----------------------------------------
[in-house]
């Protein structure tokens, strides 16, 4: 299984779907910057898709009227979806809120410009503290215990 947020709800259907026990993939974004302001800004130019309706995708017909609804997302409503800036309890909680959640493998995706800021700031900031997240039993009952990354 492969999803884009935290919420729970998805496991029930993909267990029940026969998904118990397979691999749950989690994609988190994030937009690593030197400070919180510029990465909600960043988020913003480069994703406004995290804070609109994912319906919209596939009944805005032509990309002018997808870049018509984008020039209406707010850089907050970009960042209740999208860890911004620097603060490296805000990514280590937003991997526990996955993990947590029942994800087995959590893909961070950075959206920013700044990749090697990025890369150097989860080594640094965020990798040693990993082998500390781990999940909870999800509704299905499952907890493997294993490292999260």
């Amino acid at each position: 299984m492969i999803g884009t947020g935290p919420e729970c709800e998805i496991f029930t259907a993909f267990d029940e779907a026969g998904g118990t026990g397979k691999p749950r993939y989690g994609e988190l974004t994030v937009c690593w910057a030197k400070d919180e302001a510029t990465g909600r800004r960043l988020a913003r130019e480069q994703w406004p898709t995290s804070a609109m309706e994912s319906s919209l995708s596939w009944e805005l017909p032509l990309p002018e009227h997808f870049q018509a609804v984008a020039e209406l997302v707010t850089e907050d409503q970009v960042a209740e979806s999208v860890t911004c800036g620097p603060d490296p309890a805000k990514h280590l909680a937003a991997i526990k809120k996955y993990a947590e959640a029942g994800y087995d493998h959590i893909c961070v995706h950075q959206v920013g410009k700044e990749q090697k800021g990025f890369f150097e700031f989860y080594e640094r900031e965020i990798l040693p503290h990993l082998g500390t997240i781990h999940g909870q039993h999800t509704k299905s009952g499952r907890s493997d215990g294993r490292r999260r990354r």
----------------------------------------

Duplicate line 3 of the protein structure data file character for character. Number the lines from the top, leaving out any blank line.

């Amino acid at each position: 299984m492969i999803g884009t947020g935290p919420e729970c709800e998805i496991f029930t259907a993909f267990d029940e779907a026969g998904g118990t026990g397979k691999p749950r993939y989690g994609e988190l974004t994030v937009c690593w910057a030197k400070d919180e302001a510029t990465g909600r800004r960043l988020a913003r130019e480069q994703w406004p898709t995290s804070a609109m309706e994912s319906s919209l995708s596939w009944e805005l017909p032509l990309p002018e009227h997808f870049q018509a609804v984008a020039e209406l997302v707010t850089e907050d409503q970009v960042a209740e979806s999208v860890t911004c800036g620097p603060d490296p309890a805000k990514h280590l909680a937003a991997i526990k809120k996955y993990a947590e959640a029942g994800y087995d493998h959590i893909c961070v995706h950075q959206v920013g410009k700044e990749q090697k800021g990025f890369f150097e700031f989860y080594e640094r900031e965020i990798l040693p503290h990993l082998g500390t997240i781990h999940g909870q039993h999800t509704k299905s009952g499952r907890s493997d215990g294993r490292r999260r990354r």